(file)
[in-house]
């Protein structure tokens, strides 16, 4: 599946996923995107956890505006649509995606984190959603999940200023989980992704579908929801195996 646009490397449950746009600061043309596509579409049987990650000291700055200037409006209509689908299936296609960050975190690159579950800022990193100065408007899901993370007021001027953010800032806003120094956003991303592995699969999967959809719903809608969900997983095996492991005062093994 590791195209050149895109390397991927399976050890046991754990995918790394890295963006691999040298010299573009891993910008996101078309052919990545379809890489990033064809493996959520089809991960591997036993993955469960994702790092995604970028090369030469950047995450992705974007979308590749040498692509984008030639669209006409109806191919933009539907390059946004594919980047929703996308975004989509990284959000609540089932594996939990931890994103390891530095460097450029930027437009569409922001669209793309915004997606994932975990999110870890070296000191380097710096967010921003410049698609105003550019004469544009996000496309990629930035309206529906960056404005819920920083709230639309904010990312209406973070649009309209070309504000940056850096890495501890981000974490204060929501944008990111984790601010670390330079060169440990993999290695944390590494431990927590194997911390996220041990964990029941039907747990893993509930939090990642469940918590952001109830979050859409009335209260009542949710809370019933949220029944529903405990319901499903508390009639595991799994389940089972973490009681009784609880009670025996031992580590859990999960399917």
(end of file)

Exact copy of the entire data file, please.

[in-house]
């Protein structure tokens, strides 16, 4: 599946996923995107956890505006649509995606984190959603999940200023989980992704579908929801195996 646009490397449950746009600061043309596509579409049987990650000291700055200037409006209509689908299936296609960050975190690159579950800022990193100065408007899901993370007021001027953010800032806003120094956003991303592995699969999967959809719903809608969900997983095996492991005062093994 590791195209050149895109390397991927399976050890046991754990995918790394890295963006691999040298010299573009891993910008996101078309052919990545379809890489990033064809493996959520089809991960591997036993993955469960994702790092995604970028090369030469950047995450992705974007979308590749040498692509984008030639669209006409109806191919933009539907390059946004594919980047929703996308975004989509990284959000609540089932594996939990931890994103390891530095460097450029930027437009569409922001669209793309915004997606994932975990999110870890070296000191380097710096967010921003410049698609105003550019004469544009996000496309990629930035309206529906960056404005819920920083709230639309904010990312209406973070649009309209070309504000940056850096890495501890981000974490204060929501944008990111984790601010670390330079060169440990993999290695944390590494431990927590194997911390996220041990964990029941039907747990893993509930939090990642469940918590952001109830979050859409009335209260009542949710809370019933949220029944529903405990319901499903508390009639595991799994389940089972973490009681009784609880009670025996031992580590859990999960399917």